Monday, 10 December 2012

Monorail Music's 10th birthday

In a Brighton a few weeks ago I had a fun (we were wailing at each other above some polite folk music played at Stooges-appropriate volume) but ultimately gloomy conversation with the proprietor of Borderline Records.  While complimenting him on his shop - it's great, if you're in town it's well worth a visit - I told him that even now I judged a town or city by the quality of its record shops.  His resigned response was that it was just as well that I had come in 2012 as Borderline and some of the other independents may not be there in 2013 due to the harsh trading conditions and proposed rate rises by the City Council.  When I said, "How will I judge towns when all the record shops have gone?", he replied, "They'll all just be shit, won't they?".  It may have been a bit melodramatic, but he was right.  Given this, the recent 10th birthday of Stephen Pastel and Dep Downie's much cherished Monorail Music seems even more like something worth celebrating.  

When Monorail Music opened in 2002, I couldn't have been happier.  Glasgow was in desperate need of somewhere for people to buy new independent records.  John Smith's bookshop had closed their fabulous record department and Missing Records wasn't what it had been.  There was talk for a while of Rough Trade opening a shop in the west end but those plans foundered due in part, I believe, to Glasgow's prohibitive business rates.  I've been a regular customer since it opened and it's impossible to overstate just what a positive influence it's had on my life.  I don't think it's an exaggeration to say that it's been good for my mental health over the years.  The staff are uniformly lovely and have become friends and I've lost count of the number of brilliant records which each of them has brought into my life.  One of the things I love about Monorail Music is that it's spotless; it's the kind of place where you want to spend time.  The records are displayed lovingly (card stiffeners, plastic sleeves, not crammed into the racks) and the staff handle them respectfully - none of them has ever cockily slam-dunked my precious vinyl into the bag.  For me, Monorail Music makes Glasgow a better place to live and, if the testimonies from the many bands (Crystal Stilts, The Pains of Being Pure at Heart, Vivian Girls etc.) and friends from out of town are any guide, a better place to visit.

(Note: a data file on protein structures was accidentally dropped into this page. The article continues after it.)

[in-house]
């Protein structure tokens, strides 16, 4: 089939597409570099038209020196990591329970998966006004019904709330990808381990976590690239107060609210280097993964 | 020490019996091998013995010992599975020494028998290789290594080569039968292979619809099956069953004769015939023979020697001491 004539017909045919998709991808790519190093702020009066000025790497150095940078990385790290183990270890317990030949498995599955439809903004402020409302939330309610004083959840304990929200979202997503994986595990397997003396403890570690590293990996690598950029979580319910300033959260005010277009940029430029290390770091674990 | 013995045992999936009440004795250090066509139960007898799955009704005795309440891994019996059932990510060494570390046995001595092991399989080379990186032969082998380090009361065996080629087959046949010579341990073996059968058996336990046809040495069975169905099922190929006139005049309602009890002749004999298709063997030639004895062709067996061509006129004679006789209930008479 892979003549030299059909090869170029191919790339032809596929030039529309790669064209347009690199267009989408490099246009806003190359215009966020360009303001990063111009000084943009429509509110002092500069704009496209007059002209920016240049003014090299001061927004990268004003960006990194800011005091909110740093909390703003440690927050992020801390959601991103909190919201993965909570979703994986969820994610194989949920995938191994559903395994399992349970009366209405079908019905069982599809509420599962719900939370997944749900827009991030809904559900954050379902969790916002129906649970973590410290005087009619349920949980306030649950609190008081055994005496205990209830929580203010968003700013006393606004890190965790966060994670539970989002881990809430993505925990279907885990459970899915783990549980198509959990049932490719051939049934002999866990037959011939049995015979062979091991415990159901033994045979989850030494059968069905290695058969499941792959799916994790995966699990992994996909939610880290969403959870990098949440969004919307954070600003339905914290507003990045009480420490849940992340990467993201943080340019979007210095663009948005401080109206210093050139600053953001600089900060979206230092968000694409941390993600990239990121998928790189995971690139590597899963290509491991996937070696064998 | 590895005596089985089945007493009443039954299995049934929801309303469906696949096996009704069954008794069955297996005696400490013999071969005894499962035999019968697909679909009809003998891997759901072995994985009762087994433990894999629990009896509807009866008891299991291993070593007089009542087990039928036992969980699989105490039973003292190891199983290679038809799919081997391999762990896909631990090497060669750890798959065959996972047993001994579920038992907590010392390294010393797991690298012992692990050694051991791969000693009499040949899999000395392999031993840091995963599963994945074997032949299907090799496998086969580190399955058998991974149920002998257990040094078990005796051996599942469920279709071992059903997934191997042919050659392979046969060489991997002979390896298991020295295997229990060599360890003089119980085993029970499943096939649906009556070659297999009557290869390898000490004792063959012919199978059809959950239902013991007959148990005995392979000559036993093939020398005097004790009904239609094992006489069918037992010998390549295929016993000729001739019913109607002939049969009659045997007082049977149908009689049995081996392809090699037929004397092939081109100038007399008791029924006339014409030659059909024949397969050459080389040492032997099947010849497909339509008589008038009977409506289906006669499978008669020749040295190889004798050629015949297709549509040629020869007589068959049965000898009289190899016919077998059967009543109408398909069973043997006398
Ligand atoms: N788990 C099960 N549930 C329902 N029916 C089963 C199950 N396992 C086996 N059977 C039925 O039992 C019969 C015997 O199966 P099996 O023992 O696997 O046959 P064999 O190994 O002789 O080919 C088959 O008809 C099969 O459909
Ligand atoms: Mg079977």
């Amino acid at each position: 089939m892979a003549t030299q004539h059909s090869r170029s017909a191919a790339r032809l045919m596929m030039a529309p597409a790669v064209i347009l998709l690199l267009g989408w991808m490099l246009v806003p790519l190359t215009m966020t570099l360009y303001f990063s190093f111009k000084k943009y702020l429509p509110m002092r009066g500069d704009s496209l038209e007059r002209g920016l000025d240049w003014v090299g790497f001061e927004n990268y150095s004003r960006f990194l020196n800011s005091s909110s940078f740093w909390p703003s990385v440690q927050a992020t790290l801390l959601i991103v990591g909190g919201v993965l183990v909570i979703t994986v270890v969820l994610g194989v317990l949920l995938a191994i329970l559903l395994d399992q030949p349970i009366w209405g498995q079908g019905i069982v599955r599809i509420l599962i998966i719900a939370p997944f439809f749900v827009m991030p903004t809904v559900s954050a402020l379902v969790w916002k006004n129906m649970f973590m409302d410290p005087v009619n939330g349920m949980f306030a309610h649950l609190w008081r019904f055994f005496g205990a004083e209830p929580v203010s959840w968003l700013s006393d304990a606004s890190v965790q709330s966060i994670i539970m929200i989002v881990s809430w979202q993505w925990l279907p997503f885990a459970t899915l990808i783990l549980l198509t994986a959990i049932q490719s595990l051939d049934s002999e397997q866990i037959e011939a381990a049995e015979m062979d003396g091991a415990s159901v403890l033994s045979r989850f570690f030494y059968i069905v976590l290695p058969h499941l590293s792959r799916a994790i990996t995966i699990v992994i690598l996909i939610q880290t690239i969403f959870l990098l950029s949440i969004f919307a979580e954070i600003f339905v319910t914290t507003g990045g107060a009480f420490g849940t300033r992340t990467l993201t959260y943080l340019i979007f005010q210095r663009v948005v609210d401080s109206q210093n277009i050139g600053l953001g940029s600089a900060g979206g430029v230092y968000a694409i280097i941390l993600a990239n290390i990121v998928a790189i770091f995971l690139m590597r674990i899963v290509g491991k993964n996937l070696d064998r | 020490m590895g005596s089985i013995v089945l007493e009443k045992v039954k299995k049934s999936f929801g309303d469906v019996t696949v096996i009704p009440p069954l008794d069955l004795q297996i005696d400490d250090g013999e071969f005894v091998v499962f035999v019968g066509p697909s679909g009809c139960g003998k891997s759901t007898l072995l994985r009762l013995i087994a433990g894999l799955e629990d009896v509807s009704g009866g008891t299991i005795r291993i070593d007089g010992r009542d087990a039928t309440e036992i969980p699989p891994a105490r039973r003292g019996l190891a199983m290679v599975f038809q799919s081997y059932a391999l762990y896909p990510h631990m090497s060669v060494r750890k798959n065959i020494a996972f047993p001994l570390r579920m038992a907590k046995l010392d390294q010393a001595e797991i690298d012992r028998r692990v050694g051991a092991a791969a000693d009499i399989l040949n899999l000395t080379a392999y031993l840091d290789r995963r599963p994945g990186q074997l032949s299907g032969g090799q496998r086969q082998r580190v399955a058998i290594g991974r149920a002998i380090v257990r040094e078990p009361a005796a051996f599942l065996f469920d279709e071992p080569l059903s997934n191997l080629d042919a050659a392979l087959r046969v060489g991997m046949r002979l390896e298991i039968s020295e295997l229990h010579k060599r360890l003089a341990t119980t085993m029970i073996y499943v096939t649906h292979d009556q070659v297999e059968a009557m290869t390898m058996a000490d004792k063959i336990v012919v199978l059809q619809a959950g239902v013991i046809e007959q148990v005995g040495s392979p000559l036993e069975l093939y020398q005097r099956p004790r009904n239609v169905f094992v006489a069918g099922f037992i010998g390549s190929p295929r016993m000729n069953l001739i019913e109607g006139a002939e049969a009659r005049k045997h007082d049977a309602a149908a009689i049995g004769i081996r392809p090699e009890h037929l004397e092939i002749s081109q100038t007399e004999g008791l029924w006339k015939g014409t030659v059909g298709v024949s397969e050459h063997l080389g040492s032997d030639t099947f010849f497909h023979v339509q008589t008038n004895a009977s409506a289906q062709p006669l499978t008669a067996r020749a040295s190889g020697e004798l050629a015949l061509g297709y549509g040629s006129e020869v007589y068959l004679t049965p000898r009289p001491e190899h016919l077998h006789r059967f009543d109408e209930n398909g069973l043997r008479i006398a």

Last night Monorail took over Mono and held a party to celebrate its first decade.  It was a great occasion.  It felt like most everyone who should have been there, was and was smiling.  There was a real feeling of a community coming together and I, for one, left with a renewed resolve to support Monorail Music and the culture I love so much.. After all, I'll never get excited by an mp3 the way I do for a perfect little 7" single.  A lovely evening of DJs (Monorail's own Mark Hillier and Russell Elder) and bands (a particularly eccentric/funny Richard Youngs, Moon Unit, Sacred Paws) culminated in a full on set by The Pastels.  Maybe it was the sound mix, but Katrina appeared to be really pounding her drums with venom.  "Baby Honey" was just colossal.  I was honoured (and I do mean 'honoured' because in a city like Glasgow there are lots of more talented, proper DJs who would have played wonderful sets) to be asked to play some records afterwards.  Here's what made it from my trusty "Buba Box" onto the turntables:

Chin Chin - Stop! Your Crying (53rd & 3rd)
September GirlsGreen Eyed (Soft Power)
The Tidal Waves Farmer John (HBC)
SpectrumHow You Satisfy Me (Silvertone)
The Gentle TouchBe Young, Be Foolish, Be Happy (Kapp)
Woollen Kits Out of Town (R.I.P. Society)
The Revolving Paint DreamFlowers In The Sky (Creation)
Bettye SwannLonely Love (Money)
Ortheia Barnes –  Never Ever Leave Me (Kent)
The Concretes You Can’t Hurry Love (Licking Fingers/EMI)
The White WiresPretty Girl (Trouble In Mind) <--- on loan from the lovely Soft Power kids - thanks G & B, you rule!
Lung LegMaid To Minx (Southern)
The Balloon Farm A Question of Temperature (Laurie)
Charles DouglasSummertime (Great Pop Supplement)
Heaven Bound - He'd Rather Have The Rain (MCA)
Lisa Miller The Loneliest Christmas Tree (Canterbury)
The Mynah Birds It’s My Time (Motown)
Redd KrossSuper Sunny Christmas (Waterfront)
Jeff PerryLove Don’t Come No Stronger (Go Ahead)
Rainy DayI’ll Keep It With Mine (Rough Trade)

I had planned to finish on Joan Jett and The Blackhearts' "I Love Rock and Roll" but Russell got the timing just right and dropped it just as The Pastels took to the stage.  Thanks to everyone who said kind, supportive things about my selections - it was very kind of you!  The Tidal Waves' rowdy, frat-rocking take on "Farmer John" sounded particularly great turned way up loud.

Happy birthday Monorail Music!  Thanks for being there for the last 10 years.  Lang may yer lum reek!!!

Read my pal Krister's thoughts on Monorail Music over at Record Turnover,

1 comment:

  1. Amen to absolutely all of that! I had a (not entirely successful) go at writing about it yesterday, and took a similar tack, comparing Monorail to Avalanche, which seems so sapped by indifference. It makes me sad that all my favourite Birmingham record shops are gone - even Swordfish, I think, which would have been the last. But none of those other shops take / took quite the care over curating and caring for the stock that Monorail do (Piccadilly Records does, maybe), and generally making it a nice place to be. Dep's new 'Some Songs' box seems to sum up their approach: it's a beautiful object, a treasure trove, and precious stones need a bit of burnishing now and then, and a trove to sparkle in. We're so lucky to have them.